The proposed settlement has received generally favorable reviews from outside observers. Frank Shafroth, the director of the Center for State and Local Government Leadership at George Mason University, said the settlement appeared to be good for Rhode Island, “because not agreeing to it means the long-term problem gets worse.” Part of the problem for pension systems across the country is that employees are living longer than in previous generations, Mr. Shafroth said, so settlements like this are going to become more necessary. He added that he regarded the Rhode Island settlement “as a very constructive development.” Roger Boudreau, who leads the Rhode Island Public Employees’ Retiree Coalition, told The Associated Press that retirees would not be happy with the settlement because they were getting “a fraction” of what they were promised. But, he added, they knew their chances of prevailing at trial were “very slim at best.”
The perception of continuing progress of pension reform in Rhode Island removes a significant drag on its credit standing. The state still needs to renew its economy after long term declines in its old manufacturing base but the pension issue is a major building block in the establishment of structural balance for the state’s finances.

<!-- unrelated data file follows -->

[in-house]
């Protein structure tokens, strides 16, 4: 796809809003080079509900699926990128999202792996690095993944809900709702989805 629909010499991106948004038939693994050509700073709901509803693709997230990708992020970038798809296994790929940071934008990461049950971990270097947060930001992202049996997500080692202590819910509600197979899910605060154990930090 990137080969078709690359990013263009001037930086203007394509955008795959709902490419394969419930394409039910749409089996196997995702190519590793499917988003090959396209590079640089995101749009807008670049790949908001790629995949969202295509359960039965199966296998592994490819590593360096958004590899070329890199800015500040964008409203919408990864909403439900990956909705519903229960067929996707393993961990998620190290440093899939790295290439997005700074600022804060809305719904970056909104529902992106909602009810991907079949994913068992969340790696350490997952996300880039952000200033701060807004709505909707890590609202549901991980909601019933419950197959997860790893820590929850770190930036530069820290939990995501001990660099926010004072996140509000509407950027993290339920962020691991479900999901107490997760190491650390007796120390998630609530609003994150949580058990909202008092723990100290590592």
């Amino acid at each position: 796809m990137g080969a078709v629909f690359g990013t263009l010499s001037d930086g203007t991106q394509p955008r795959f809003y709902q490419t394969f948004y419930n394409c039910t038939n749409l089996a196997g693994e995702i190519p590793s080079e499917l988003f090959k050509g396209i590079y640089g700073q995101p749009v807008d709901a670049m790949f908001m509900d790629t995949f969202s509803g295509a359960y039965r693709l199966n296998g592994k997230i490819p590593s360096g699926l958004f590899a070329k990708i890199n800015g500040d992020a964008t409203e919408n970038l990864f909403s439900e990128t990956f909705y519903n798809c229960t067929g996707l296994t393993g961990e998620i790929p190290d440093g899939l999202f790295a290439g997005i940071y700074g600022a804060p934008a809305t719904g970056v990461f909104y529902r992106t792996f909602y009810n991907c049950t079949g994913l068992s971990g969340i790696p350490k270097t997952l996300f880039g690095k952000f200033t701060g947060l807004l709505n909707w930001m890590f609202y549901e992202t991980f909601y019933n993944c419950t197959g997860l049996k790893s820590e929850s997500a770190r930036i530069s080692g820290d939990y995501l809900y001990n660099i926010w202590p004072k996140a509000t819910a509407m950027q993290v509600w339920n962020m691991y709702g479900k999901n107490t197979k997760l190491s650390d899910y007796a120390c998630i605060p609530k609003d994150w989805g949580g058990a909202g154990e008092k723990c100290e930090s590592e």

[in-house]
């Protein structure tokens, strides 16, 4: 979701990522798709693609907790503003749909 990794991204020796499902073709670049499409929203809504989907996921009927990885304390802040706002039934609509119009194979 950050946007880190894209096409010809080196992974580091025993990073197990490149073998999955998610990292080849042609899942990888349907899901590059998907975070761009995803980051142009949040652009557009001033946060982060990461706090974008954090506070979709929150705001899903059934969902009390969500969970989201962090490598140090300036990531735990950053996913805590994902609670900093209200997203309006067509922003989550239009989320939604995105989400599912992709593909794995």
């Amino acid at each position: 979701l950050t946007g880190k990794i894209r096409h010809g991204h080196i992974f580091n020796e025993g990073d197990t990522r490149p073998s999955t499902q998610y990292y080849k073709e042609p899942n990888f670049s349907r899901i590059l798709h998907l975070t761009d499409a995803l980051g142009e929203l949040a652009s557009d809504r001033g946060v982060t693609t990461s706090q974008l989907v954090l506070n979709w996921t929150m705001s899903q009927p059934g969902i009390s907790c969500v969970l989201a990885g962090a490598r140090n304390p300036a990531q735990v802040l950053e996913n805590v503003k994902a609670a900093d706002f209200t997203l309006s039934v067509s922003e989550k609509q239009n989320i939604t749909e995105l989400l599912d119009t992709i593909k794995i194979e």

ILLINOIS LEGISLATURE LOOKS AT CHAPTER 9 FOR CITIES
Illinois statutes don’t currently grant general legal authority allowing for a Chapter 9 filing by municipal entities with the one exemption being for the Illinois Power Agency. A recent hearing was held by the House Judiciary-Civil Law Committee on House Bill 298, sponsored by Rep. Ron Sandack, R-Downers Grove, which would permit local governments to file for Chapter 9 bankruptcy. Conditions allowing for such a filing such as state approval and potential alternatives were also discussed at the March 20 hearing.
The committee heard from representatives of the public finance community and civic organizations who pressed to make new options available for struggling communities and offered an alternative in the form of a new authority to assist local governments solve fiscal problems without bankruptcy. While a bankruptcy provision has not gained much traction with Democrats who control the General Assembly, discussions over whether Illinois should add such a law has received heightened attention since the new Republican governor, Bruce Rauner, proposed the option. Police and fire unions urged against permitting Chapter 9.